• Federal Government Cracks Down on Cheese
  • June 17, 2014
  • Law Firm: McDonald Hopkins LLC - Cleveland Office
  • That headline isn’t a typo. The Food and Drug Administration (FDA) is concerned about the public health safety of using wooden boards to age or ripen cheese. The agency recently cited several New York state cheese makers for using the boards in a recent inspection, saying the "unsanitary" practice was a violation of FDA regulations for safe food manufacturing. But New York has allowed the practice—which is common in artisanal cheese production—for years, and asked the FDA for answers.

    Jeanne Carpenter, a Wisconsin cheese-industry advocate, posted the FDA's response on her blog, Cheese Underground:

     Wooden shelves or boards cannot be adequately cleaned and sanitized. The porous structure of wood enables it to absorb and retain bacteria, therefore bacteria generally colonize not only the surface but also the inside layers of wood. The shelves or boards used for aging make direct contact with finished products; hence they could be a potential source of pathogenic microorganisms in the finished products.

    Cheese industry experts took the response to mean the FDA was banning the use of wooden boards for U.S. cheesemakers. That's not the case, according to the FDA. "The FDA does not have a new policy banning the use of wooden shelves in cheese-making," a spokeswoman said in a statement on Tuesday.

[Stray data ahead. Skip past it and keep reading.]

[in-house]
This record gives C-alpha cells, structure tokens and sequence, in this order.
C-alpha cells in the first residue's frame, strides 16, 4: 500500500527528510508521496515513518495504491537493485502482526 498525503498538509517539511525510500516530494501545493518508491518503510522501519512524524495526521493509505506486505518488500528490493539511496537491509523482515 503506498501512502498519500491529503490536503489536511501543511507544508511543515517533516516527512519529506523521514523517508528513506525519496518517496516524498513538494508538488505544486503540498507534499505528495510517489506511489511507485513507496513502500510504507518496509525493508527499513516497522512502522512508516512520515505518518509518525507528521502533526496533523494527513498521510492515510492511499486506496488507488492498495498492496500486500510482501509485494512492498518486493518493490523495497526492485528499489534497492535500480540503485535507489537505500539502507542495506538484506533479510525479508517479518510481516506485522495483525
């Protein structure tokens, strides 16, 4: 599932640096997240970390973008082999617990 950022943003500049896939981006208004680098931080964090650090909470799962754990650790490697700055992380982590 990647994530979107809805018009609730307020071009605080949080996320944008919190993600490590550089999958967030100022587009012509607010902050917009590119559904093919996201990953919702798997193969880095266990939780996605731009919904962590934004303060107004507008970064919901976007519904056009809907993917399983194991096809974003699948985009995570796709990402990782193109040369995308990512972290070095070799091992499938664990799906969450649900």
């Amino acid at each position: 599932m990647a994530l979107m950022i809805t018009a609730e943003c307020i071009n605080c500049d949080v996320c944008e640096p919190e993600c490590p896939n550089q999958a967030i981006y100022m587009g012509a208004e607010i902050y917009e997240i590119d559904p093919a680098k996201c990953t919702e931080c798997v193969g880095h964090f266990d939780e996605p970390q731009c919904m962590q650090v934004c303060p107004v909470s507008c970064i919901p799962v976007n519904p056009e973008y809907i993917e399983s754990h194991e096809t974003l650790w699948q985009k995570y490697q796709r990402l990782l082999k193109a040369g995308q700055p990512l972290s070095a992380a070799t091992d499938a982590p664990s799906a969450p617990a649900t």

But the FDA is still keeping an eye on the practice. "Historically, the FDA has expressed concern about whether wood meets this requirement and has noted these concerns in inspectional findings," she said. "The FDA will engage with the artisanal cheese-making community to determine whether certain types of cheeses can safely be made by aging them on wooden shelving."

    The FDA says this ban is a clarification of existing policy, Carpenter explains, found within the Food Safety Modernization Act, a landmark 2011 bill that shifted the focus from responding to food contamination to preventing it altogether. It also gave the agency more power to conduct inspections of cheese-making facilities, something it had previously left up to the states.